Schiff: We need the public to give generously so we can acquire enough food to keep up with the high demand for food assistance. We want our statewide network of 150 partner agencies – the agencies that operate the food pantries and meal sites that directly serve those in need – to be fully supplied with food this winter. It’s easy to donate online at www.rifoodbank.org.


The Globe in Rhode Island

⚓ Why are test scores for Indigenous students in Rhode Island so low? Read more.

⚓ Warwick Mayor Frank J. Picozzi on Friday said the city “must seek reimbursement” for up to $386,000 in “excess payments” made to firefighters for unused sick time between 2013 and 2018. Read more.

⚓ Lifespan Corp., the state’s largest health care system, has hired former Rhode Island House speaker Nicholas Mattiello as a lobbyist while the company seeks approval for a merger with Care New England. Read more.

⚓ RISD runs an Airbnb in Barrington. And residents aren’t thrilled. Read more.

⚓ Colleen Cronin takes a look at the best pizza place in Providence: Pizza Marvin. Read more.

⚓ This week’s Ocean State Innovators Q&A is with Allison Butler, who leads Bryant University’s Innovation and Design Experience for All (IDEA) program. E-mail Alexa Gagosz with suggestions for this weekly interview.  Read more. Here’s more Globe Rhode Island coverage.

Also in the Globe

⚓ My colleague Beth Teitell has a great piece on the frenzied used-car market. Read more.

⚓ Boston Mayor Michelle Wu said Sunday she will sign a measure intended to divest city funds from the fossil fuel industry — a move praised by local environmental advocates as an important step to combat the climate crisis and spur greater action. Read more.


⚓ The Patriots didn’t even play yesterday, and they still won. Read more.

Our journalism relies on support from readers like you. Please help us continue our mission with a subscription to the Globe. Here’s a special deal for Rhode Island.

What’s on tap today

E-mail events to us at RInews@globe.com.

⚓ Rhode Map readers, if you want a friend or family member to be recognized on Wednesday (not Friday), send me an e-mail with their first and last name, and their age.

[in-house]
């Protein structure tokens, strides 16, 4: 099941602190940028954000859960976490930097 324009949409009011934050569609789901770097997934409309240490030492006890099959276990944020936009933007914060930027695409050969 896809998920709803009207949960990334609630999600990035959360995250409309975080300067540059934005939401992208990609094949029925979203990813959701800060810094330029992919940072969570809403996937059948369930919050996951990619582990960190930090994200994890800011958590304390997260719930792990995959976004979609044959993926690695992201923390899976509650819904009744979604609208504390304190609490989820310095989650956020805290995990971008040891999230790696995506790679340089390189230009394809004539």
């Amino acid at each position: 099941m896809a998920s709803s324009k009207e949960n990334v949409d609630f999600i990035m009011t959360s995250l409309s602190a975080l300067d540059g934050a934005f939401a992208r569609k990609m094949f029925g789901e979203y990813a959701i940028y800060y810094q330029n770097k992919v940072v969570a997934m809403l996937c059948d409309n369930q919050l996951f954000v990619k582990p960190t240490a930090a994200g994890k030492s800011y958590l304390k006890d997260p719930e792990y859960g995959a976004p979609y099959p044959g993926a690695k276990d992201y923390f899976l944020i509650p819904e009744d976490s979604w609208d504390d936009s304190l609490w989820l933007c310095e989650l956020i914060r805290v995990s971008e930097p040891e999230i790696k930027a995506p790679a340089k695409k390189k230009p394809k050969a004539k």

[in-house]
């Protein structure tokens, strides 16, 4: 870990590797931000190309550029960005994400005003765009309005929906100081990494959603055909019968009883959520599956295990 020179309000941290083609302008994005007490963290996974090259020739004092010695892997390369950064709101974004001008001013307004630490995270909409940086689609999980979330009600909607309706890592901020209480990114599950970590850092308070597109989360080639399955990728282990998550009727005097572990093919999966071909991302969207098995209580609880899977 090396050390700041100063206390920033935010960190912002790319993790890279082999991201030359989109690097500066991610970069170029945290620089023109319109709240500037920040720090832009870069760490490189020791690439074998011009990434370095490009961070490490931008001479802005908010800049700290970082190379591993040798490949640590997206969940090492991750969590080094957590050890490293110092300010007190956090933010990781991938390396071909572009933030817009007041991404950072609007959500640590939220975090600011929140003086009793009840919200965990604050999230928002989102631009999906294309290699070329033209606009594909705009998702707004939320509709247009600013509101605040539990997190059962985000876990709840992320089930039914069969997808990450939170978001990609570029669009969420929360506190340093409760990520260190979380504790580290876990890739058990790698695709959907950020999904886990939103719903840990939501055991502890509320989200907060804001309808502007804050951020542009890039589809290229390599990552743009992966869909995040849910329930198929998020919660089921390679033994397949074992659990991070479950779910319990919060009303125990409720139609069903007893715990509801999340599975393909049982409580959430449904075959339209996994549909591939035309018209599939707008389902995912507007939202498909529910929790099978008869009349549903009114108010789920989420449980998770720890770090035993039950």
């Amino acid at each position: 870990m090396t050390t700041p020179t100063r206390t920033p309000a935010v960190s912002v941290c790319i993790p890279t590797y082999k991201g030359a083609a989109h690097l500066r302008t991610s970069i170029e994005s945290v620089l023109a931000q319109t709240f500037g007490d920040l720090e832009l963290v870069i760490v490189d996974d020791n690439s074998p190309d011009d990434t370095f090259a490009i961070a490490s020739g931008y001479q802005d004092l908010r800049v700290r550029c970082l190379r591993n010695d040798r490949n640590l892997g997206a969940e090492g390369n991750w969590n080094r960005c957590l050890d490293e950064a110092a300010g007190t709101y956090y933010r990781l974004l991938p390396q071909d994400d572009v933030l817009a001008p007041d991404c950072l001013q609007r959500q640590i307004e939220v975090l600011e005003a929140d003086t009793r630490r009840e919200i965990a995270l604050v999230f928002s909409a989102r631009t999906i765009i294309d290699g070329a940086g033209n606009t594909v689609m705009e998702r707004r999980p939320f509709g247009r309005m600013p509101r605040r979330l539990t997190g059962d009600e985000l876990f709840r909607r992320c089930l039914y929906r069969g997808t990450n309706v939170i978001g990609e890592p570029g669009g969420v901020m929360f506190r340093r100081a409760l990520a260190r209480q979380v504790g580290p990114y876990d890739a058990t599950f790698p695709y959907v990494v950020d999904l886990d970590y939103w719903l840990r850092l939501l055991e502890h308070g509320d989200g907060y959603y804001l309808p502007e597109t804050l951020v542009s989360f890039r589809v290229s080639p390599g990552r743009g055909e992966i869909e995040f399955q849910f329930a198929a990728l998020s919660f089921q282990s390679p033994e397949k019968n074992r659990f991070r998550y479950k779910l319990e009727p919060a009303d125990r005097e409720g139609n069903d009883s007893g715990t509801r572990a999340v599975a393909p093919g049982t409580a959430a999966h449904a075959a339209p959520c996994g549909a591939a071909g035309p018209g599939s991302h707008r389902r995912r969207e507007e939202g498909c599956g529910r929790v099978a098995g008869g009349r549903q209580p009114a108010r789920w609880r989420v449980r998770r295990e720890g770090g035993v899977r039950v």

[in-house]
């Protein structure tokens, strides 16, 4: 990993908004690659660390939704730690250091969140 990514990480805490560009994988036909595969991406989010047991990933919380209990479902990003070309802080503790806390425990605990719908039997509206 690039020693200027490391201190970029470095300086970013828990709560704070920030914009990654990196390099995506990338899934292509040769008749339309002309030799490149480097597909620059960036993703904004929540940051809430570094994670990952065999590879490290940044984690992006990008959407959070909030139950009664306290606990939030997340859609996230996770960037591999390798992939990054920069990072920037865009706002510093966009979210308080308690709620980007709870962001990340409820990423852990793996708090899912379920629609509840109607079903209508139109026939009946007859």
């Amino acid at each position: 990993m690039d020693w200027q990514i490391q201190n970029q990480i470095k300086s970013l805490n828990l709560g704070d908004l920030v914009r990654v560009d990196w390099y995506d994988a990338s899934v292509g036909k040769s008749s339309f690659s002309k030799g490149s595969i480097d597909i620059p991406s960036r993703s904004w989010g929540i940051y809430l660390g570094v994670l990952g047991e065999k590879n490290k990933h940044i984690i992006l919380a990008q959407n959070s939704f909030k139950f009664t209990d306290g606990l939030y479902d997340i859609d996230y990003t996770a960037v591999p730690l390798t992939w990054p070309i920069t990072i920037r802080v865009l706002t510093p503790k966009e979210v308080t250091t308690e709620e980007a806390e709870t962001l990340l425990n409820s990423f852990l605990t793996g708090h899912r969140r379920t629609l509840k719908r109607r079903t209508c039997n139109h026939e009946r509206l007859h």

⚓ The board of directors for the Rhode Island Infrastructure Bank meets at 3 p.m. Here’s the agenda.

⚓ US Senators Jack Reed and Sheldon Whitehouse and US Representative David Cicilline will be in Providence at 1:30 p.m. to discuss a new $900,000 federal grant to help the Rhode Island Public Transit Authority (RIPTA) develop plans for a transit corridor to connect Central Falls to Warwick.

⚓ The Providence City Council meets at 6 p.m. to appoint members of the Charter Review Commission. Read more.

My previous column

The Providence City Council wasted a lot of time and money in attempting to impeach the city clerk. Now that the clerk has resigned, it’s time for the council to get back to doing things that actually matter.

If you missed the column, you can read it here. And all of my columns are on our Rhode Island Commentary page.


Rhode Island Report podcast

Ed Fitzpatrick talks to Lorén Spears from the Tomaquag Museum about what Thanksgiving represents for Indigenous  people. Listen to all of our podcasts here.

Boston Globe App

You can get alerts about Rhode Island news on the Globe’s app (iOS and Android). Just tap the gear icon, then “Edit Alert Settings,” and choose Rhode Island.

Thanks for reading. Send comments and suggestions to dan.mcgowan@globe.com, or follow me on Twitter @DanMcGowan. See you tomorrow. Please tell your friends about Rhode Map! They can sign up here. The Globe has other e-mail newsletters on topics ranging from breaking news alerts to sports, politics, business, and entertainment — check them out.

Dan McGowan can be reached at dan.mcgowan@globe.com. Follow him on Twitter at @danmcgowan.